The Courier News from Blytheville, Arkansas on February 28, 1950 · Page 3
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The Courier News from Blytheville, Arkansas · Page 3

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Blytheville, Arkansas
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Tuesday, February 28, 1950
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Page 3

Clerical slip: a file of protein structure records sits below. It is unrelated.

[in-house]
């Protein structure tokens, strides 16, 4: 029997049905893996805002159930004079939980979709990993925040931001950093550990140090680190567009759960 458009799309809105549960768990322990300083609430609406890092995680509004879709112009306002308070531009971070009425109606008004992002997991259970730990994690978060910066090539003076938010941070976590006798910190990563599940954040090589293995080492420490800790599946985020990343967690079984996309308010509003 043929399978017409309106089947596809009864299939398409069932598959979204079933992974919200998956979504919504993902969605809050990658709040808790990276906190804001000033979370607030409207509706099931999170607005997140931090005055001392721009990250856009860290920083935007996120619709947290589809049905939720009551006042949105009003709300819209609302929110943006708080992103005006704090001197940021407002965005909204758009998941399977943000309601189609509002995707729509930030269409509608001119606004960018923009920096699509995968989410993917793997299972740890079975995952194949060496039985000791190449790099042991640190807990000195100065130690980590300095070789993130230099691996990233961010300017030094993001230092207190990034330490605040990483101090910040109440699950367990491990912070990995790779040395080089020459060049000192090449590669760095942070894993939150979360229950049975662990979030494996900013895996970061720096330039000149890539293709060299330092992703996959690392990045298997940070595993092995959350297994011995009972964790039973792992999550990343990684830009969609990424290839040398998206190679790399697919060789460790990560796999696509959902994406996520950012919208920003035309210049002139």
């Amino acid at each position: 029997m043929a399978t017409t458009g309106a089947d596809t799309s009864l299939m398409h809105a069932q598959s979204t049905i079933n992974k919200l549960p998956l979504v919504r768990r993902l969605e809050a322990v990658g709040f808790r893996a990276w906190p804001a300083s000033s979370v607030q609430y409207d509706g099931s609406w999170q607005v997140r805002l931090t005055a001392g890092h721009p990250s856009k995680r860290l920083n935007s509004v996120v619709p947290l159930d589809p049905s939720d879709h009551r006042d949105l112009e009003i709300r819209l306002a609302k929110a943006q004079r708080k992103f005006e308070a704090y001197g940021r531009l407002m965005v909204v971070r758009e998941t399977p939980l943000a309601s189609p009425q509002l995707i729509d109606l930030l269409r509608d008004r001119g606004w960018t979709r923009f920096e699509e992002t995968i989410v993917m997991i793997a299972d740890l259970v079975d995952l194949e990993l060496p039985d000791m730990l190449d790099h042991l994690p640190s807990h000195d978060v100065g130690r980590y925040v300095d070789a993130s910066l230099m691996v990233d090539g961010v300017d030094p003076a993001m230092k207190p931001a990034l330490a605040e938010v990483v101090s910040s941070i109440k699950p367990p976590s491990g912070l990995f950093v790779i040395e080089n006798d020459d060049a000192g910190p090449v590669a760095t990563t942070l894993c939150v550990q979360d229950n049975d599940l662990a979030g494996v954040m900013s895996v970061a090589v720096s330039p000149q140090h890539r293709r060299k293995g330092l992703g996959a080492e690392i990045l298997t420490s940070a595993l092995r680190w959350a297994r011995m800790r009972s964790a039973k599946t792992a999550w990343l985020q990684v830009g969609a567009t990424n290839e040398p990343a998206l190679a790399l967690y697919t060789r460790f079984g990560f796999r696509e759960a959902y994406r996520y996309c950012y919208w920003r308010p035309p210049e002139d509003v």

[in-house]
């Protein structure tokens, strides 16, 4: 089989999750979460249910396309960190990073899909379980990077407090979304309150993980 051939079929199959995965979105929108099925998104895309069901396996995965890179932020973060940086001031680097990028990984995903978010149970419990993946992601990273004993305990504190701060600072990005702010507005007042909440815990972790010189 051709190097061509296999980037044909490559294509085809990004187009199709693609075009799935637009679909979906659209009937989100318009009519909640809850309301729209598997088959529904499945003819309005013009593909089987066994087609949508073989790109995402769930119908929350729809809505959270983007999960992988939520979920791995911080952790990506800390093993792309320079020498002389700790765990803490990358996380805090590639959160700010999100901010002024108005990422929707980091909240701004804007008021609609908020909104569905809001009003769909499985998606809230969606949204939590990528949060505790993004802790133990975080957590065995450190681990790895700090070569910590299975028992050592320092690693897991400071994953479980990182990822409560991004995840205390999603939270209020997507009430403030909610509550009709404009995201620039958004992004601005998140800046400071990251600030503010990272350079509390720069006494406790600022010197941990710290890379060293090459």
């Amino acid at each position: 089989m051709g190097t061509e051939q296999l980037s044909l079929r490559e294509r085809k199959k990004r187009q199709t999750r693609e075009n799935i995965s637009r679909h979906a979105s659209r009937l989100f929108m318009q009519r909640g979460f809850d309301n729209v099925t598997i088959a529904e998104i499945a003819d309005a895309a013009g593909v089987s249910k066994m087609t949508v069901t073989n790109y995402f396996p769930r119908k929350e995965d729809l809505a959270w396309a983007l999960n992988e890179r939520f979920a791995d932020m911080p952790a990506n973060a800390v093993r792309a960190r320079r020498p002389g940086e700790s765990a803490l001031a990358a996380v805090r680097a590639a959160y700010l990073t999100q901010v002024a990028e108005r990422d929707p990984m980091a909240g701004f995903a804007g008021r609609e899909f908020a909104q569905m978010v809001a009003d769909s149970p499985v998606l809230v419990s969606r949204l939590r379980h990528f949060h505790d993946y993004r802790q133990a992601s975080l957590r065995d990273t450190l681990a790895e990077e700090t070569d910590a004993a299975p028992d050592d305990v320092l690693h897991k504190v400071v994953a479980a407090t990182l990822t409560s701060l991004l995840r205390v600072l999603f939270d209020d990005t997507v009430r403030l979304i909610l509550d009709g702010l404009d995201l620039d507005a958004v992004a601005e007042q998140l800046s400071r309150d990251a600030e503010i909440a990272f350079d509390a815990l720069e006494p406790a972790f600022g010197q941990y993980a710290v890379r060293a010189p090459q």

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TUESDAY, FEBRUAY 28, 1950 BLYTHEVILLE (AUK.) COURIER NEWS PAGE THREE Nationalists Warn All Vessels Of Air Danger Near Blockade Statement Given After Strafing of Jwo U. S. Ships py Spt'ncer Moosa TAIPEI, Formosa, Feb. 28. (/!')— In the wake of new attacks on two American merchantmen. National 1st China warned today that all ships trading with the Chinese 1 Communists are subject to ulr assault. The pioneer Dale of the United Stales Lines and the Plying Clipper of the Isbrandtsen Jjine were bombed and strafed by unidentified planes yesterday off Tsingtao in Communist .north China, The bombs missed. Bui both ships were peppered by machinegun fire. One sailor was injured. Chinese Nationalist a i r force headquarters did not say its planes attacked the American ships but admitted they raided the Tsingtao area. In response to foreign reports that the two ships had been fired on, headquarters issued this statement: •'Nationalists are, determined to carry out the government's port closure policy and therefore any and every ship which steams into a closed area is liable to air attack." Hlodiacle Declared In June The Nationalist declared a blockade—they call it "port closure" to avoid giving the Reds belligerent status—on part of the China coast last June. It was expanded as the aj^nmunist armies .swept over the .SRitrv. Now It covers all mainland Pennsylvania Miners Buy Drinks, Fare Better than Other Coal Areas 'Leapin' Lizards!' Leopard Lends Luster to Life of Oklahoma City Gags JOHNSTOWN. Pa., Feb. 28. («')—* Central Pennsylvania's 40,000 union coal miners are faring belter than, their brothers in other coal producing districts. They have been on strike just three weeks. Before that they regu- American, British, Panamanian and Portuguese ships have run a- fonl of the blockade. Some have beeh under air attack. Soine have been shelled by naval craft. Others have been seized But none of these incidents occurred as far north as Tsingtao. Tins port has been used regularly by blockade runners in lieu of Shanghai on which the Nationalists have kept a close watch. Previous attacks on American ships— all isbrandtsen vessels—have occurred off tiie Yangtze river approach to Shanghai. Coincidenlally with the news of attacks on the pioneer Dale and Plying Clipper, the U. S. State Department disclosed the Nationalists never have replied to a pro'rst on the shelling of the Plying Arrow. The Flying Arrow was hit by a Nationalist gunboat off the Yangtze Jaii. 8 while bound for Shanghai. She finally went lo Tsingtao under escort of an American destroyer. Tiie State Department said its protest noted the U. S. had in- fpymation showing "conclusively" {^.t the Plying Arrow whs attacked on the high seas—not in Chinese waters. It declared the Na, tionalist warship "resorted unnecessarily to armed force." The protest said the U. S. held tiie Nationalist government "fully responsible" and expected to receive assurance "such lawless at- tarks" would not be repeated. Neither the U. S. nor Britain rcconizes the Nationalist blockade, which has been supported mainly from air and naval bases on For•-, niosa and the Chnshaii islands Formosa, scat of the Nationalist ovennnent, is 100 miles off China's southeast coast. The Chushans are about 100 miles southeast of Shanghai. Radioed the Altarks The 8,281 ton pioneer Dale radioed she was attacked white approaching Tsiiigtao's breakwater. Capt. James F. Knowlton said his ship was "badly strafed" and there, was "one slight casulty" among his 50 crewmen. One bomb hit six lengttis astern, he said. The 8,192 ton Flying Clipper reported a "near miss" by a uonih and "numerous holes in the hull nd superstructure" from strafing shij> was attacked as site ap- oached Tsiiigtao's quarantine area, her master radioed. Tokyo representatives of both ships said the captains reported they were attacked by "planes." indicating more than one aircraft swooped down on each vessel. Bolh are proceeding to Kobe, Japan. . larly collected three-day-week pays —about $45. And the company slores are still extending crcdil. Where bills are large, the store limit the diggers to $2 a day. That doesn't permit luxury living but it doesn't allow anyone to starve, either. Accounts Run Overdue One manager of a company store estimated he had 1,000 overdue accounts amounting to over a quarter of a million dollars. That would make the average bill $250 but some run as high as S1500 Only a few nf the smaller stores have been forced to close. One store manager said his firm borrowec money to slay in business. , There Is. of course, hardship to- many of the mine patches that dol tile central Pennsylvania hills. Portage has -been particularly hard hit. Many mine youngster were going to school with empty lunch buckets until the Portag UMW local gave school official money to supply food for the nun gry students. The children were faithfully car rying the empty buckets so thei classmates would not suspect tha they had no food. The weather got so cold a fe' *4ew York Group Wants to Check Dn Dean Acheson days ago that a group of miners 1 one town asked a ,mine owner ft permission to dig for their own us —on the cuff. The owner refused. But the diners didn't freezi There usually is enough coal lyin around a coal mine to supoly an Industrious enough to search for in the slag piles and railroad track Most miners go out daily to pic up a sackful or bucket of coal. Brinks Still Available Taverns still seem to be dol business in most mine towns. Son observers have been startled to s idle diggers pull out five and ten dollar bills to buy drinks for the house. But one coal miner's wife at Cassandra, Pa., declared: "We're scraping the botton of the barrel right now*. We can't buy any clothes or replace any household goods. We Just keep hoping we'll find enough money for the next meal." Johnstown, center of the central Pennsylvania steel and coal industry, has been hard bit by the coal v.'nlfcoul. The head of Ihe Johnslown Traction Company estimates revenue on buses and trolleys has dropped thirty per cent since the coal strike started. ALBANY, N. Y., Feb. 28. (AP) — he Republican - controlled New 'ork State Assembly wants Con- ress to investigate the U.S. Slate Department and "the competence nd loyalty" of Secretary of State can Acho.son, After almost three hours of Intcr- iarty wrangling, the assembly ap- iroved last night a resolution crlt- cizing Acheson for his declaration hat lie would not turn his back on dgcr Hiss, a former Stale Depott- nent employe. The resolution said that Acheson ndicated "a complete lack of understanding on his part of the dangers of Communism in this country." It added-. "This attitude assumed by the lead o! the Department of Stale is calculated to give comfort W other individuals who are disloyal to our government, some of whom may still be in the State Department. , . . Democrats claimed the resolution smacked of politics, and was a political punch at the administration of President Truman. However, 36 of them, including minority leader frwin Steingut, voted for It. The vote was 125-21. All 21 negative voles were Democratic. The resolution was introduced by Robert W. Pomeroy, Dutchcss County Republican, ft demanded a "thorough investigation of the State Department, its employes ,und personnel as well as the competence and loyalty of the Secretary ol State." The measure was sent to the State Senate for expected approval. Hy Saul Pfldmau OKLAHOMA CITY, Feb. 27. W) —This lown afraid of leopards? Naw! Since the India, leopard jumped out of Ihc pit. at the zoo Saturday tills town is filled with spotted gags and gimmicks. Ladle. r .' stores have dug into their old stocks to display leopard coats and weskits ,and advertised: "To be in style try a leopard skin." "There was the mother who phoned W. T. Loach, principal of Washington Grade School: "Mr. Leach, I understand they've culled off school. My Johnny says they don't want children on the street till they caleh that leopard." An enterprising restaurant ownei found some vclvct'clolh marked like a leopard and put patches on his menus. Oklahoma is constitutionally drj but those who like a little nip have concocted tent than "You know that leopard has Just signed up with John L. Lewis. He's -efusing to go back to the pit." new drink more pa- zombie. They call it a leopard because "one drink and you see spots." A secretary at the Oklahoma Gas and Etcctric Company commented to her boss today: "1 think anyone is silly to go out and try to get n glimpse of that leopard." She promptly sulked back to her desk as her boss informed her: "My wife and I were Ihc first ones out there." Gags? There-are a million of them, and even Milton Bcrlc wouldn't stoop to steal them. There's the guy that runs into u room yelling: "The leopard's spotted." They've even tied the leopard es- Treoty to Keep Niagara's Beauty WASHINGTON. Feb. 28. W—The United States and Canada signed yesterday a new 50-year treaty to safeguard the scenic beauty of Niagara Falls nnd increase power output of the Niagara River. The agreement calls for fixed minimum flow of water at all seasons and for engineering measures, to prevent tiie coastline from breaking iiwny and flattening; out the falls, and to distribute the flow of water evenly. All remaining water may bo diverted for power purposes and shared equally between the two countries. Placing (he diversion on a permanent legal foundation Is calculated to permit the "long overdue redevelopment of the power potential of the river" and Hit! generation of "far more energy" at the falls than now. Canada currently uses more of such water than this country, official? said. 'Eyewitness 1 Is Sought in Nurse Killing LITTLE HOCK, Feb. 28. </!>)—A newly-told story Indicating there might have been a witness to the 17-montli-olu staying of Betty Jane McCall has brought hope of a new trial to attorneys for her condemned slayer. Thomas Edwin Hlack is scheduled o be eleciroculcd on Marcn 10 or the fntiil shooting, Sept. 22, 1948. of Miss McCnll, n 25-year-old inrse at port Hoots Vele-ons Hospital near here. Up to now, there had been no nention of a possible witness, other Hum Black, to the killing, which occurred in a narked lulomoblle on a country road southeast of Little Separated Man and Wife Each Hires Bodyguard to Share Home with Them CHICAGO, fob. 28. Mt—Two bodyguards are keeping things peaceful In the Harry May home vhcrc he anil his wife, although of- 'iclally separated, continue to live. Koch, lint, snys Mrs. Louise Cox of an auto supply company and Colonial Hotel. cape up witli current events: the Fire Damages Clothing Store MALVERN, Ark., Feb. 28. <AP) — Damage estimated at $35,000 resulted when fire broke out in the attic of a clothing store here last night. Som $30,000 damage v.as from smoke and water to the stock find fixture of Halton's neady-to-\Vear. Remaining loss was to the building. Firemen confined the flames to the attic. Little Rock, she was with Dlack and Miss McCall a short lime before the killing. And, she adds, there was a man known to her only as "Butch" still uitli the couplo when she left them, presumably nt the spot where Miss McCall wns hilled Taken yesterday to see Black u the Tucker Prison Farm deall house. Mrs. Cox said he the Ihu "Black" wlui drove an automobile in which she hitched a ride the night of the kilting. "Betty."—presumably Miss McCall—and "liutcti" also were in tlio automobile, she said. Black didn't remember her and didn't know "nutcli," Deputy Sheriff P. V llaynlc rciwrted. The deputy accompanied Mrs. Cox and the lawyers to Tucker. The bodyguards, circuit Jud^e been," Daniel A Itoberts was told yes-1 erday, are getting along wonderfully. "The bodyguards are very frlend- ;>'," Emmcll F. Byrne, attorney for Mrs. Audrey May, 35, told Judge Roberts. "They spend nil their time playing canasta." Byrne nskcd the court to order May, 41, out of the holism at 4300 South Ellis Avenue. Ho said Mny was a partner in two women's rcady-to-wcnr stores nnd liad on Income of $00.000 a year. Byrne said the Mays were married Aug. lit, 1940, officially separated Jan G but continued to live in the EHis Avenue home. They hnvc two children, Valerh, 9, and r'ameln. 5. He said May beat his wife last week and tile next day bronchi home a IxKlygimrd. The next day he said. _Mrs. May filed suit fin divorce and hired her own bodyguard. May asked a continuance, explaining Ills attorney wns out nf the city. He'said he hired the nuriy- guard iKcausc ho was afraid i\nd couldn't sleep without some protection. Byrne asked the court to order May out of Ihu house "promptly." Judge Roberts continued the hearing to March 8 without order- In^ May to leave. "I suggest." the Judge said, "that you keep both detectives, let them play canasta, and try (o bo as peaceable as your detectives have Tne United Naltous estimated the vorlii's blind population at 1,000,000 — nearly the population o£ New York City. A rainfall of one inch in 15 minutes is regarded as a serious soil erosion danger. Li/W MOA First Time Ely. THE Education of Ihe blind In Asia Is handicapped because of a wide variety of Braille-type systems In each language area. After 11 hot il:iy Lit home \YIicn all you can (In is moan l.onil up the family as they nrt: Come nut anil enjoy nicivlcs mulct ilie stars Wulcli for Details IT PAYS YOU To Keep Vour Shoes In GOOD REPAIR T€RS HOC SHOI taM fl J N ST. The IF. S. Soil Conservation Service says tlmt if a two-inch rain were dumped on a field at once it would raise seven inches of sol' three, feet into the nir. Eye-Witness Gives Account Editor's Note: T \\ f. fallowing eye-witness account is Ihc first direct word from Tslnglac on attack on two American ships Uicre. The dispatch, frum the captain at one of the attacked vessels, wus filed to all major American news services.) By Captain D E. Nohlc Muster of the Pacific Far Kast [.hies Ship New AVorld Victory (Distrihrtcd Ily Tiie Associated Press) ABOARD 'I' H E NEW WORLD VICTORY IN TSINGTAO, China Feb. 28. — At noon Feb. 27, three Nationalist planes appeared ove Tsingtno and after circling the city dropped a stick of hombs over th industrial area and near the loca power plant. Then heading out over the dock and ha rbor, Lh ey dove on t w American ships at anohor am dropped bombs nnd strafed .same— the Pioneer Dale and Flying Clip per. These ships immediately put sea although the planes did bomb the dock area where vessel was loading. The planes dis appeared about i p.m. Two planes seemed to be ol th P-51 type and the third a tv. engined aircraft of unidentifie type. The bombs dropped we; small. Business was resumed BS usu after the raid. Fire Sweeps Block In West Virginia WHEELING, W. Va., Feb. 28. (AP) —Fire swept through half a busi- ess block here last night, injuring , least five persons and causing tvere damage to three buildings. Some half a dozen structures were it by the blaze which, wns battled or more than an hour and a half jcfore it was brought under control At least fiO persons were rescued \y firemen. Firemen from nearby West Virinia and Ohio communities helped ight the flames In 28-degree wcath- A wall of the Danny Phillips Building collapsed but firemen got ree just in time. Another hazard wa-s a high tension wire which hung above the firemen s they fought the flames: The fire broke out in the six- tory Phillips Building and spread lext door to the Arlington Hotel, nrl an adjacent four-story slrim- lure housing a sporting goods store, —SAVE— Up to 50Ct on your aulu body and fender repairs. Complete paint jobs as low us §25. Satisfaction guaranteed or you don't pay. HOT'S BODY SHOP HO S. Lilly Phone 3456 Matching Wedding Bands From DRE1FUS River Washed Gravel Sand for Fills > Rich Dirt for Yards We Arc Ready to Serve You % Hulon Holmes Phone 6322 216 Lilly GIVES YOU MORE YOUR MONEY! FORD DEALER'S CASH IN ON THE £/> STANDARDS OF USED CAR AND TRUCK VALUES NOW AVAILABLE HERE AT YOUR FORD DEALER'S TRUCKS H't Ihe newest, biggest thing yet in Iho usetf car and Iruck field . . . Ihe value prelection you get Eroding at your Friendly Ford Deoler'*. We've gat the biggest assortment in years -RECONDITIONED F<vd A-l uied can ond Tn>cVi ore sold to you Qflf offer haying been thecVed and rechceVed from bumper lo bumper. rhey'rB rKotooghty goo« over by exw own Ford-rrained Mtchanics — th« b«it mechanic* h lownl .PERFORMANCE Our A-l uted t<wi ond tmcVt have whcl H laV« to fliva you fnitei ona* mHei of careffea operation, with lafely ond economy. And ouf rep'-rtaVion riAei vrilh «y«ry OTI« we iclt. lo choose from. And youTI find Ihcrt price* me downright low. They've go! Jo bo, became we have lo keep used can and Iruclcs moving to maka room for more rrado- ins on those wonderful new 1950 Fords f VALUE Ho mollef whol Ihe maVe, «*v>dftl, or year of ita A-l uvcd cor or tru<V you buy, you ton b» vx* of getting on A-l volua oil 'along Ihe IJno—in dependability, long life ond oppearance. DEAL We hoocitfy bcti«v« — qnd TtiinV yew witi too—that dollar for dollar, you'll gar the best pmiibfe deal m an t\-\ wed tor or truck. Uberol IroaVvtt, eavy lenr,v Come In ond looV over our wide icIeetEon. BE SURE BE A-1 SURE PHILLIPS MOTOR Fifth & Walnut Phone 4453